Atlantica

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The Art & Architecture Thesaurus (AAT) (r) is a structured vocabulary for generic concepts related to art and architecture. It was developed by The Getty Research Institute to help research institutions become consistent in the terminology they use.Learn More

Object Name: 
Sculpture
Title: 
Atlantica
Accession Number: 
72.4.222
Dimensions: 
Overall H: 94.5 cm; W: 57.9 cm
Location: 
On Display
Date: 
1938-1939
Credit Line: 
Gift of Corning Glass Works
Web Description: 
Steuben Glass Works was founded in Corning in 1903 by the English glass designer Frederick Carder and the American cut glass manufacturer Thomas G. Hawkes. In 1918, the company was sold to Corning Glass Works. Carder was Steuben’s manager until 1932, and Arthur Amory Houghton Jr. became president of the firm in 1933. The highly refractive glass now characteristic of Steuben was developed in 1930. It inspired Houghton to shift Steuben’s production from colored glasses to heavy blown and engraved wares. Atlantica was created for the 1939 New York World’s Fair. Conceived by Steuben designer Sidney Waugh (1904-1963), this 300-pound sculpture of a mermaid riding on the waves of the Atlantic Ocean commemorates the start of glassmaking in America by European immigrants. Atlantica required a team of five glassworkers to pour the molten glass into the sculpture’s mold. Another three workers polished the sculpture, which took several months to complete.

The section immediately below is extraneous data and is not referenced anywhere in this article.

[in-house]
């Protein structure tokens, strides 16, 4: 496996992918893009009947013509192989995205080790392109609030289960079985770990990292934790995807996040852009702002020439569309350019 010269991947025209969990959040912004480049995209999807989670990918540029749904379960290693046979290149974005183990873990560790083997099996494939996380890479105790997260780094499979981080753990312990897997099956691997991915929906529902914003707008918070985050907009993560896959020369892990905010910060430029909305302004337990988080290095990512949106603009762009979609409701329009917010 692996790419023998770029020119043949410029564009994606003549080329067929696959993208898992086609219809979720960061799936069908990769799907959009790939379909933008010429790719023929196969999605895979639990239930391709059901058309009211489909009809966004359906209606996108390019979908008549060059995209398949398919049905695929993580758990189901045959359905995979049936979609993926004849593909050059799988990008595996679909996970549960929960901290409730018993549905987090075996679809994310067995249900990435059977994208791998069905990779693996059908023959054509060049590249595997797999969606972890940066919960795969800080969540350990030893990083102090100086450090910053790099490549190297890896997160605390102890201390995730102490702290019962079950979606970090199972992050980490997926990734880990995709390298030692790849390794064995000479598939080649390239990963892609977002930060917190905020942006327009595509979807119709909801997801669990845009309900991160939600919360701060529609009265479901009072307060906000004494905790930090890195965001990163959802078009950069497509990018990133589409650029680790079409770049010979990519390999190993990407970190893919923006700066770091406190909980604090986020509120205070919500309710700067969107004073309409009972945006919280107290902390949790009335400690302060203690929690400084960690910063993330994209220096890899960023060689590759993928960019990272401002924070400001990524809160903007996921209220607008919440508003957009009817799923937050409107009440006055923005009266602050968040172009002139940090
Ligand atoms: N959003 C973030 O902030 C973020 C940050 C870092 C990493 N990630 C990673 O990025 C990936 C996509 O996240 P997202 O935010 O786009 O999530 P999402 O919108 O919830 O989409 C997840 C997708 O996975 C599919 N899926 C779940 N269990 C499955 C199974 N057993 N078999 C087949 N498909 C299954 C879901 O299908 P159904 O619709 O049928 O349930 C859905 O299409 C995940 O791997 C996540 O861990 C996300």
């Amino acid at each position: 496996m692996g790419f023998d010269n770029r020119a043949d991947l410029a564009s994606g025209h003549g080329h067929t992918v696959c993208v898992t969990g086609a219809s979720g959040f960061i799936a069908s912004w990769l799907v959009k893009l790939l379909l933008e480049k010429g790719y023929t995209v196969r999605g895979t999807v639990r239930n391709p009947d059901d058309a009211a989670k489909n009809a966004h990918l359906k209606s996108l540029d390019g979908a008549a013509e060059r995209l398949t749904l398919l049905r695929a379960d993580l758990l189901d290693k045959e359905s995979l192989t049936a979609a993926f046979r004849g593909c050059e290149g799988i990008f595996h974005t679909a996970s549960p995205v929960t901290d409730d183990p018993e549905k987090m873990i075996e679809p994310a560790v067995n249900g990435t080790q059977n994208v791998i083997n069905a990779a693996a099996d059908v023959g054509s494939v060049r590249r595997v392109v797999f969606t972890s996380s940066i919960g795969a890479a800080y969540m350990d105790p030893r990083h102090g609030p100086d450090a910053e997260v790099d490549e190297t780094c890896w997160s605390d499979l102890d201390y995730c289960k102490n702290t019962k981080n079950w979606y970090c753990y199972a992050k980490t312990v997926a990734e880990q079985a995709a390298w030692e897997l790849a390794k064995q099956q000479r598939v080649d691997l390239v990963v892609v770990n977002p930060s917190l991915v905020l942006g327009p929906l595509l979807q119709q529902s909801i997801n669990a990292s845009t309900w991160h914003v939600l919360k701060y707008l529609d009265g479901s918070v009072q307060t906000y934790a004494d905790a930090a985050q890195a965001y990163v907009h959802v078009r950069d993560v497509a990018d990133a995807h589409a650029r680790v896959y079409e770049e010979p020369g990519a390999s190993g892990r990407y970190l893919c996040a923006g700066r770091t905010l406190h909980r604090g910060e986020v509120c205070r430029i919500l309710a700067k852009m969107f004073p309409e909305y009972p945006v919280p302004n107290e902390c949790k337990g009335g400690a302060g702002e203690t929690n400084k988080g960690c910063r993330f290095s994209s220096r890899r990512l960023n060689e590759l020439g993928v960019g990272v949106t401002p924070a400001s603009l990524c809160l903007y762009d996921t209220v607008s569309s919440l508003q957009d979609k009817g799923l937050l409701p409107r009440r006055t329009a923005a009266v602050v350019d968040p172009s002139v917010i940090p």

Department: 
Provenance: 
Corning Glass Works, Corning, Source
1972
Corning Glass Center, Former Collection
1972
Category: 
Color: 
Technique: 
Material: 
Primary Description: 
Colorless glass; cast and polished.
Stained and Art Glass (2005-11) illustrated, p. 82; BIB# 87455
Steuben Design (2004) illustrated, p. 38; BIB# 84868
Tales and Traditions: Storytelling in Twentieth-Century American Craft (1993) illustrated, pp. 25 (fig. 13); BIB# 44733
American Art Deco (1992) p. 90; BIB# 34976